Transgender and the gender order in sport

Project Leader

  • Håkan Larsson


  • Department of Movement, Culture and Society

Research Funders

  • Swedish National Centre for Research in Sports


Below you can read summaries about the project in English and/or Swedish. The information is taken from the publication database DiVA.

Questions about transgender people's participation in sport have become increasingly topical lately. Transgender individuals have a gender identity other than that which was assigned to them at birth. Alternatively, they may not entirely identify with a particular sex. There are more and more cases of transgender people in competitive sport who 'trouble' the taken for granted gender binary that constitutes sport competitions. Further, transgender individuals often report poor health because of negative experiences of the movement culture.

In 2013, The Swedish Sports Confederation (RF) adopted an anti-discrimination policy specifically aiming to include people regardless of sexual orientation, gender identity or gender expression. Some research has started to appear internationally on the issue of transgender in sport. However, there is to date no research in Sweden about how transgender individuals experience the heteronormative sport culture, as well as how sport organisations 'think' about the inclusion of transgender individuals.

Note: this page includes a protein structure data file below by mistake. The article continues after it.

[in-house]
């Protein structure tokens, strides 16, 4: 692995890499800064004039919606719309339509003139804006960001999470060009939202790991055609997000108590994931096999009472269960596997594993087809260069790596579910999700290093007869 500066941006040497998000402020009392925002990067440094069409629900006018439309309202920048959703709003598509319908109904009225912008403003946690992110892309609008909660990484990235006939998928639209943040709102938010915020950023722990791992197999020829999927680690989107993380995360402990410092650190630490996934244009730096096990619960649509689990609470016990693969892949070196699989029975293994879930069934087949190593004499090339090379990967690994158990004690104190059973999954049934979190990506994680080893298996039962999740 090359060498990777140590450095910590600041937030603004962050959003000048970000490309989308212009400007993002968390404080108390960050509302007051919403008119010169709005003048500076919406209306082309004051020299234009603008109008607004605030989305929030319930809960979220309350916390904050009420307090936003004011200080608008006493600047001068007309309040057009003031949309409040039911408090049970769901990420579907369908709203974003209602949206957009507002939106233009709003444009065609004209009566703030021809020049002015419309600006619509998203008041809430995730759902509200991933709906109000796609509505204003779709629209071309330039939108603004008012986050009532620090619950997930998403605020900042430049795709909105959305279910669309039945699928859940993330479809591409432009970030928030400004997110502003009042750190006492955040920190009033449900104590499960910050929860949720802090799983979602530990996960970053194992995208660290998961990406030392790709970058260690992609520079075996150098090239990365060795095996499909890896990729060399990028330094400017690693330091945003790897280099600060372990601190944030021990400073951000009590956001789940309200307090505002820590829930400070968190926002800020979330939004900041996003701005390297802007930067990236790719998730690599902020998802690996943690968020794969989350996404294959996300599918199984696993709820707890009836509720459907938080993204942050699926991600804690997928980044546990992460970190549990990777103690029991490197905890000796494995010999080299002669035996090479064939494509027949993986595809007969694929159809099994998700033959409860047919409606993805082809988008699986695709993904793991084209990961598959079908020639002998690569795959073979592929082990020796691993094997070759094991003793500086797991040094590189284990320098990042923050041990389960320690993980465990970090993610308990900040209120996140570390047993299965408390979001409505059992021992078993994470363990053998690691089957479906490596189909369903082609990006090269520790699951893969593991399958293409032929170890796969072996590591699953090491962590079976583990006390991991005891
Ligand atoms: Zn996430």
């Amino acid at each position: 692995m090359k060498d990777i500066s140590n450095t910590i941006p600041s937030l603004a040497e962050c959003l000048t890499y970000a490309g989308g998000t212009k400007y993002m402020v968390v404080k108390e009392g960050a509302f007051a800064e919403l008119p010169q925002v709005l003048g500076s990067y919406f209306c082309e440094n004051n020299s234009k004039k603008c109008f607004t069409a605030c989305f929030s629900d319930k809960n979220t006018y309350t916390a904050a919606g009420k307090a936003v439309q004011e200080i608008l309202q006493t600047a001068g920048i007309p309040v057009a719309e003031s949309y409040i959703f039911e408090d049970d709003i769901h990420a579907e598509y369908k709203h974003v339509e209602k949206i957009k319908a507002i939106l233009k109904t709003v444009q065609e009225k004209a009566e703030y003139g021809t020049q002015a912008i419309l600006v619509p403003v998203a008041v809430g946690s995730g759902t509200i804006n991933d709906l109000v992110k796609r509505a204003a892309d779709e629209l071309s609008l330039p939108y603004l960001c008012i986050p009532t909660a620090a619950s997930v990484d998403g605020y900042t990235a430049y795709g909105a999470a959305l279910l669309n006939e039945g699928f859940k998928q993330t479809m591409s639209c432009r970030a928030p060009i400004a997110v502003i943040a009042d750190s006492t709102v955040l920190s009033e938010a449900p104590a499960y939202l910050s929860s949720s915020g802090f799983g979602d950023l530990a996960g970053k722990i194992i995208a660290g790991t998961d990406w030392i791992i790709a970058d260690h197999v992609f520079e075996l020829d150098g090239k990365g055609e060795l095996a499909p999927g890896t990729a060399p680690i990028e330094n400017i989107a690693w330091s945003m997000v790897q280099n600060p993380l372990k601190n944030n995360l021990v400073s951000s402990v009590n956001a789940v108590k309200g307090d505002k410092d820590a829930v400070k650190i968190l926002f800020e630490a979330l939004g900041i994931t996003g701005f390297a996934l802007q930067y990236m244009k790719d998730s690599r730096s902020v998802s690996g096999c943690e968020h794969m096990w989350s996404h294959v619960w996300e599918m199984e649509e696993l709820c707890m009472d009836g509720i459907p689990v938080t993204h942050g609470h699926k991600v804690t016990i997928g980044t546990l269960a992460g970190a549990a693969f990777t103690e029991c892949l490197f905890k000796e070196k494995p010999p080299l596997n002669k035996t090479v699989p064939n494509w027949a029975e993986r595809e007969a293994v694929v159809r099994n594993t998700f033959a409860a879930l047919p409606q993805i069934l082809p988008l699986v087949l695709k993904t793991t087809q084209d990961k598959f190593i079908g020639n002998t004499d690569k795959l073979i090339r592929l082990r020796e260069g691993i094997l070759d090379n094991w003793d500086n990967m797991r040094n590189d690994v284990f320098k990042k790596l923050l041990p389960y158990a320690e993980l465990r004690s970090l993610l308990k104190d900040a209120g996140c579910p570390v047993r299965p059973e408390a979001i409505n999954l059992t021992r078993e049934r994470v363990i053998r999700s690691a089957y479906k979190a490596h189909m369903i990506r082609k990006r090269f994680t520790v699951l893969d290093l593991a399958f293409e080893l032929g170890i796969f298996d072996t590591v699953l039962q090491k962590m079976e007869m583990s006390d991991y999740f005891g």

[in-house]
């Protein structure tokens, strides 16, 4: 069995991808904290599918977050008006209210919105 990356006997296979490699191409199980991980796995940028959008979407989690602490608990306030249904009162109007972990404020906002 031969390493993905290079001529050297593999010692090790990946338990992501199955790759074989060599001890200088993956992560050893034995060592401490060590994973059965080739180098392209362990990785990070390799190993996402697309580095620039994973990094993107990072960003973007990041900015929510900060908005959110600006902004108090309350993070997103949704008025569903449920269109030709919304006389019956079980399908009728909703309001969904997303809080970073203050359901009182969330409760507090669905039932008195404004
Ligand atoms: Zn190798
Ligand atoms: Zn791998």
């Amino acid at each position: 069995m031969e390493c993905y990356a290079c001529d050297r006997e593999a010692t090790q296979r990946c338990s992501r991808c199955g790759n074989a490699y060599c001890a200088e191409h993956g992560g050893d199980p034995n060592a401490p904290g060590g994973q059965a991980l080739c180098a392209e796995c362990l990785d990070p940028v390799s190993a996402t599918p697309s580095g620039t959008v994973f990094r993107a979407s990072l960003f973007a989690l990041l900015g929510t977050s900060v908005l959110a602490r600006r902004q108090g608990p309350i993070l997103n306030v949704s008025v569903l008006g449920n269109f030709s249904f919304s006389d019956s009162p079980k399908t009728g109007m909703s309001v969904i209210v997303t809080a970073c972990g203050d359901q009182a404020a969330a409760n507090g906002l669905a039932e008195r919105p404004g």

The dual purpose of the project is to explore, firstly, the significance of transgender in RF's anti-discrimination policy, and secondly, how transgender people experience participation in the Swedish sports movement.

Theoretically, the project draws on queer theory, with an additional influence of new materialism and critical posthumanism. This theoretical framework will allow the researchers to scrutinise not only how transgender in sport is talked and written about, but, more importantly, how transgender materialise in and through sport. The term materialisation designates the material discursive processes through which, in this case, transgender is perceived as 'something'.

Methodologically, RF's anti-discriminatory policy, specifically regarding the actions for inclusion that it supports, will allow analysis of the significance of transgender. Moreover, vlogs (video blogs) and semi-structured interviews with individuals who identify as transgender will enable analysis of how sport places, spaces and practices contribute to shape transgender in particular ways. A dozen research participants will be recruited for vlog production and interview purposes. The project will be conducted by the main applicant in collaboration with a research assistant who has gained valuable experience of working for transgender individuals' rights.

Funding period

  • 2021 - 2022

Project type

  • Project grant

National Research Field

  • Sport and Fitness Sciences
  • Gender Studies